Maybe It’s Time

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To listen to this reflection as a podcast, click here.
Lt. Hiroo Onada did not give up without a fight. 
When the Japanese withdrew from the Philippine island of Lubang in December 1944, they left behind four soldiers.  Their orders were to “carry on the mission even if Japan surrenders.”
One of the soldiers gave up after six years.  Another was killed in a skirmish with local police in 1954.
The 22-year-old Onada remained hidden in the island’s mountainous interior and dug in for the long haul.  He kept himself alive by raiding the fields and gardens of local citizens.  He killed some of them in violent clashes.
A national manhunt was organized.  More than 13,000 soldiers and volunteers tried, in vain, to capture him.  The search cost almost half a million dollars.
The authorities pleaded with him to surrender. 
He ignored the loudspeakers that blared the news of his nation’s defeat, believing it was a plot designed to draw him into the open.  He studied the leaflets that rained down on the jungle announcing that Japan and America had actually become allies, and even looked at pictures and letters from his own family urging him to give up. 
But he decided it was all a trick.
Finally, Onada’s former superior officer, Major Yoshimi Taniguchi, flew to Lubang and personally ordered him to surrender.  He did so on March 10, 1974, almost 29 years after the formal end of World War II.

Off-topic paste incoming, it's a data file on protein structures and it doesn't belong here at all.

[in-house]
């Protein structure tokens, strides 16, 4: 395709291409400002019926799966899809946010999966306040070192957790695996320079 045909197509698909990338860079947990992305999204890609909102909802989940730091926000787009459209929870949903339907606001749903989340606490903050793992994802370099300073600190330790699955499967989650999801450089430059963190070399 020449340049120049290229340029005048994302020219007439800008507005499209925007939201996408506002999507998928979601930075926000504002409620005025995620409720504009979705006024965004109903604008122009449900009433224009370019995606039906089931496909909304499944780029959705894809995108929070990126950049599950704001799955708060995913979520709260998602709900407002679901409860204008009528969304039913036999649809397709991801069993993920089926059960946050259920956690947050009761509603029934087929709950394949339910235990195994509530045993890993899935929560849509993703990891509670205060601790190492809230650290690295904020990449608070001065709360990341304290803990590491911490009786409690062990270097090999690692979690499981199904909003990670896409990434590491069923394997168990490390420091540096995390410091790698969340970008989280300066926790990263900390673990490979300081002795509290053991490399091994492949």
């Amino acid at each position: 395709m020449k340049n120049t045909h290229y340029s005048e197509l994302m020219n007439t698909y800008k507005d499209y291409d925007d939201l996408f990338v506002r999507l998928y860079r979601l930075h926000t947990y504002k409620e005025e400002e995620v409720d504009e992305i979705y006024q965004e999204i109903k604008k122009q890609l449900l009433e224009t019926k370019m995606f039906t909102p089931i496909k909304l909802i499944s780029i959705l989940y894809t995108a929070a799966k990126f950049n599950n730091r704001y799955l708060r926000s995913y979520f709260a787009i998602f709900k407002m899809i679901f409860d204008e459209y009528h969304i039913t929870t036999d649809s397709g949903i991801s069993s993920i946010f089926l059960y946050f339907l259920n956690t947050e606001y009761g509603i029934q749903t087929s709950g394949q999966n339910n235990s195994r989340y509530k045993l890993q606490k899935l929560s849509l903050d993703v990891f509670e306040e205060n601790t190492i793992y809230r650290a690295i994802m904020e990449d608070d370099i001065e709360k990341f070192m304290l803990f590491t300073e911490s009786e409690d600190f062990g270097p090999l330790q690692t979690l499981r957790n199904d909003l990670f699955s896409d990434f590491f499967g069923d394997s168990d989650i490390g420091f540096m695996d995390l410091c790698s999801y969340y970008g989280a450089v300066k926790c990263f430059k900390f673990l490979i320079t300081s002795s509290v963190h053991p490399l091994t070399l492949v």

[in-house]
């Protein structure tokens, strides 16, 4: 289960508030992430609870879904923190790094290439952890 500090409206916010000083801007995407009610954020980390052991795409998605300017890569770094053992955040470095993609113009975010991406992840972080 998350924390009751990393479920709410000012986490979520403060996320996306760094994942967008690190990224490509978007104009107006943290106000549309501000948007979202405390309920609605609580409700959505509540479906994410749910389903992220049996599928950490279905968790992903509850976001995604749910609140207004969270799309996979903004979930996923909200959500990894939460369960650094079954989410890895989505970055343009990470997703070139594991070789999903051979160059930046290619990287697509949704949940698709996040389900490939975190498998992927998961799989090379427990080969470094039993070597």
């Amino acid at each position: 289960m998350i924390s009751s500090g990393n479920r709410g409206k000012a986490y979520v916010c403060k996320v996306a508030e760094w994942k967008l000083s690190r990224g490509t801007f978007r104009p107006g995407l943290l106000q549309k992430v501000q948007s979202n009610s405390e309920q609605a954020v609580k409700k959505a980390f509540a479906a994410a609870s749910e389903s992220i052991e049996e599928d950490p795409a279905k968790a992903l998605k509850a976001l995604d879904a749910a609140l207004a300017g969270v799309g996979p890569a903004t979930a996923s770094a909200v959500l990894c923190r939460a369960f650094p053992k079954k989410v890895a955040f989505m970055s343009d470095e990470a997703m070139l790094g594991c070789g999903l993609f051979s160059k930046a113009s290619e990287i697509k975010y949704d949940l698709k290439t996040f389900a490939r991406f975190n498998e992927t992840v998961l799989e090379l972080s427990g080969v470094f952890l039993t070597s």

Onada handed his sword to Philippine president Ferdinand Marcos, who pardoned him on the spot. 
His war was finally over. 
When asked about what he had endured, Onada was blunt:  “Nothing pleasant happened in the 29 years in the jungle.”
Before we dismiss this Japanese soldier as hopelessly stubborn, it’s worth remembering that all too many people are acquainted with waging an Onada-like personal war.
Perhaps you are one of them. 
You’ve read books and heard messages and gone on retreats and consulted with wise friends and experienced moments of inspiration that have led you to consider throwing your whole self – body, mind, and soul – into the arms of God. 
But maybe it’s a trick. 
Maybe it’s just your longing for a heavenly Father because your earthly father never came through.  Maybe some people with an axe to grind made up a story about a Jewish teacher centuries ago and millions of others have fallen for it.  Maybe it’s just your digestion. 
God keeps extending his hands in your direction.  He’s offering peace.  Reconciliation.  Hope. 
But maybe his real game is that he just wants you to feel miserable for all your years of not-good-enoughness. 
There comes a moment when you have to decide if he’s telling the truth, and if you really want to stay in the jungle forever.
Maybe it’s time to put down your sword.
Maybe it’s time to let God accept your surrender.